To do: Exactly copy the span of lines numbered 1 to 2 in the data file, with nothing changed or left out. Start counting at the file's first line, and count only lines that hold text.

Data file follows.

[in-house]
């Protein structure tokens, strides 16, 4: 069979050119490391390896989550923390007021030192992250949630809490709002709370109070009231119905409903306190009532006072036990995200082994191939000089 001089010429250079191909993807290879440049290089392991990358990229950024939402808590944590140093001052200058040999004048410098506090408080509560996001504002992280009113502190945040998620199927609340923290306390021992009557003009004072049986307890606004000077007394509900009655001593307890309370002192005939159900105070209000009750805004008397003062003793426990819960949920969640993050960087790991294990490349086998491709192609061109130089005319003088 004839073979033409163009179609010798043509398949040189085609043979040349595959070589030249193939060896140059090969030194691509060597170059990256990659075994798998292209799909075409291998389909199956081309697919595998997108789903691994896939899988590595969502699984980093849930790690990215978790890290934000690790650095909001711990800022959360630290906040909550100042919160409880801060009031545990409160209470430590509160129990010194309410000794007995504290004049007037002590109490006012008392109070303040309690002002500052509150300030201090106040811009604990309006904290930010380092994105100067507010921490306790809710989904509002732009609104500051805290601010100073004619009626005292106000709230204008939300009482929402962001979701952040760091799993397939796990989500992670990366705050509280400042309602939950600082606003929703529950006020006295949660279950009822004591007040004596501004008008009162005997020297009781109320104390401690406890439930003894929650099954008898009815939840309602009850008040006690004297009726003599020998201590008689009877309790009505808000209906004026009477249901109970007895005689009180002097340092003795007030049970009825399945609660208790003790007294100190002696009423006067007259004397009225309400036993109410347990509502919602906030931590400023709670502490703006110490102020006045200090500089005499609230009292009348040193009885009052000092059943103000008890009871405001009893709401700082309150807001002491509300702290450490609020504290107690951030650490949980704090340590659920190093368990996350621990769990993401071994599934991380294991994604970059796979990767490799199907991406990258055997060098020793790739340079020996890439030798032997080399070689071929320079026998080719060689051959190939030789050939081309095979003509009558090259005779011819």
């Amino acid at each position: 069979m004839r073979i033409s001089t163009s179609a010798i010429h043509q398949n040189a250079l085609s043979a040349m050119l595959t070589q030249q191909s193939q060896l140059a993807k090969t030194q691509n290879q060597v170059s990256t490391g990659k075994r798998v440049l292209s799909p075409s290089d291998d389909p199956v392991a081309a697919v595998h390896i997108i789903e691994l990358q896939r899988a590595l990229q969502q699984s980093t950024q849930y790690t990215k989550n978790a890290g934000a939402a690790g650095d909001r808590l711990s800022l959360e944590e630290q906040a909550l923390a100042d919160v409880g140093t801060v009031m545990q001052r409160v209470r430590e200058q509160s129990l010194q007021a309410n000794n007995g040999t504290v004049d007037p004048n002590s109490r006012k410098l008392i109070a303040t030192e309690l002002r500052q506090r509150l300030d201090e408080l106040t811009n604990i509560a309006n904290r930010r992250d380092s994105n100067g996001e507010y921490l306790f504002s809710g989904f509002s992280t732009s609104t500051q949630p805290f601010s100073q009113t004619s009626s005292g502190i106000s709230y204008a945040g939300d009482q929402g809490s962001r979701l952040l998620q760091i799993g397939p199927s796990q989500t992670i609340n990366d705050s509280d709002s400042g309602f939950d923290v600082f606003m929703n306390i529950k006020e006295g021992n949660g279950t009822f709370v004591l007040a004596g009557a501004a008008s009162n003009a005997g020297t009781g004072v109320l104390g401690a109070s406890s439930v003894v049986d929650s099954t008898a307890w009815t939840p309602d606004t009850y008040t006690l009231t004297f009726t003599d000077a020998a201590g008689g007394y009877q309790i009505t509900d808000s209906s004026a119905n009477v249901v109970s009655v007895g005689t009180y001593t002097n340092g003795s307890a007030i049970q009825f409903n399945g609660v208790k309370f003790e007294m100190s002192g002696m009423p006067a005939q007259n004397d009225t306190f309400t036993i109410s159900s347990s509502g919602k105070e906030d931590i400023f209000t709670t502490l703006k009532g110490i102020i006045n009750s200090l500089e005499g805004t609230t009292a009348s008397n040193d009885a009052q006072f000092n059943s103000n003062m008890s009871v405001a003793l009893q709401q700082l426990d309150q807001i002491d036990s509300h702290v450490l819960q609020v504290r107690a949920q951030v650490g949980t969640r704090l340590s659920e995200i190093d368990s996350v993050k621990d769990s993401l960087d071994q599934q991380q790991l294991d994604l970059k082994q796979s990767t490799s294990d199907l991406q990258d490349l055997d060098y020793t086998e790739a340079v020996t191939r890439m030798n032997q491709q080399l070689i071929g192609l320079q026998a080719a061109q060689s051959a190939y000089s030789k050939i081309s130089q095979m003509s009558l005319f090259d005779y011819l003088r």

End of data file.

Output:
[in-house]
């Protein structure tokens, strides 16, 4: 069979050119490391390896989550923390007021030192992250949630809490709002709370109070009231119905409903306190009532006072036990995200082994191939000089 001089010429250079191909993807290879440049290089392991990358990229950024939402808590944590140093001052200058040999004048410098506090408080509560996001504002992280009113502190945040998620199927609340923290306390021992009557003009004072049986307890606004000077007394509900009655001593307890309370002192005939159900105070209000009750805004008397003062003793426990819960949920969640993050960087790991294990490349086998491709192609061109130089005319003088 004839073979033409163009179609010798043509398949040189085609043979040349595959070589030249193939060896140059090969030194691509060597170059990256990659075994798998292209799909075409291998389909199956081309697919595998997108789903691994896939899988590595969502699984980093849930790690990215978790890290934000690790650095909001711990800022959360630290906040909550100042919160409880801060009031545990409160209470430590509160129990010194309410000794007995504290004049007037002590109490006012008392109070303040309690002002500052509150300030201090106040811009604990309006904290930010380092994105100067507010921490306790809710989904509002732009609104500051805290601010100073004619009626005292106000709230204008939300009482929402962001979701952040760091799993397939796990989500992670990366705050509280400042309602939950600082606003929703529950006020006295949660279950009822004591007040004596501004008008009162005997020297009781109320104390401690406890439930003894929650099954008898009815939840309602009850008040006690004297009726003599020998201590008689009877309790009505808000209906004026009477249901109970007895005689009180002097340092003795007030049970009825399945609660208790003790007294100190002696009423006067007259004397009225309400036993109410347990509502919602906030931590400023709670502490703006110490102020006045200090500089005499609230009292009348040193009885009052000092059943103000008890009871405001009893709401700082309150807001002491509300702290450490609020504290107690951030650490949980704090340590659920190093368990996350621990769990993401071994599934991380294991994604970059796979990767490799199907991406990258055997060098020793790739340079020996890439030798032997080399070689071929320079026998080719060689051959190939030789050939081309095979003509009558090259005779011819």